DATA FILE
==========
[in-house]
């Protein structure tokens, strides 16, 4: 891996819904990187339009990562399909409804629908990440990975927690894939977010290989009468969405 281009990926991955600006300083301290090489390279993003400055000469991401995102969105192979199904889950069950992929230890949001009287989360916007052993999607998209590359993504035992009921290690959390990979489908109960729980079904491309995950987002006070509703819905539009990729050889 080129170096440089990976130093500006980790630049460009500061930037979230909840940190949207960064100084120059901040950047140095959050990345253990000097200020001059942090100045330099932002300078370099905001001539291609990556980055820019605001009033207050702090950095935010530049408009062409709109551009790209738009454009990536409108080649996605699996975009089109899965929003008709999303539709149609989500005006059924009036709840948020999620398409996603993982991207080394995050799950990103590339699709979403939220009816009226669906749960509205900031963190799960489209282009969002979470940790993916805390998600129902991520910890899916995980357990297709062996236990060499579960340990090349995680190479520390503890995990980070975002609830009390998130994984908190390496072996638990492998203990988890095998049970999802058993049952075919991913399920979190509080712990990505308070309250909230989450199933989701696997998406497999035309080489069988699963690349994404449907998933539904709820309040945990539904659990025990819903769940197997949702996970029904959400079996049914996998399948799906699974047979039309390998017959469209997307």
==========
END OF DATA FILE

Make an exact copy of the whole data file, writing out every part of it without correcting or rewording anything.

[in-house]
């Protein structure tokens, strides 16, 4: 891996819904990187339009990562399909409804629908990440990975927690894939977010290989009468969405 281009990926991955600006300083301290090489390279993003400055000469991401995102969105192979199904889950069950992929230890949001009287989360916007052993999607998209590359993504035992009921290690959390990979489908109960729980079904491309995950987002006070509703819905539009990729050889 080129170096440089990976130093500006980790630049460009500061930037979230909840940190949207960064100084120059901040950047140095959050990345253990000097200020001059942090100045330099932002300078370099905001001539291609990556980055820019605001009033207050702090950095935010530049408009062409709109551009790209738009454009990536409108080649996605699996975009089109899965929003008709999303539709149609989500005006059924009036709840948020999620398409996603993982991207080394995050799950990103590339699709979403939220009816009226669906749960509205900031963190799960489209282009969002979470940790993916805390998600129902991520910890899916995980357990297709062996236990060499579960340990090349995680190479520390503890995990980070975002609830009390998130994984908190390496072996638990492998203990988890095998049970999802058993049952075919991913399920979190509080712990990505308070309250909230989450199933989701696997998406497999035309080489069988699963690349994404449907998933539904709820309040945990539904659990025990819903769940197997949702996970029904959400079996049914996998399948799906699974047979039309390998017959469209997307």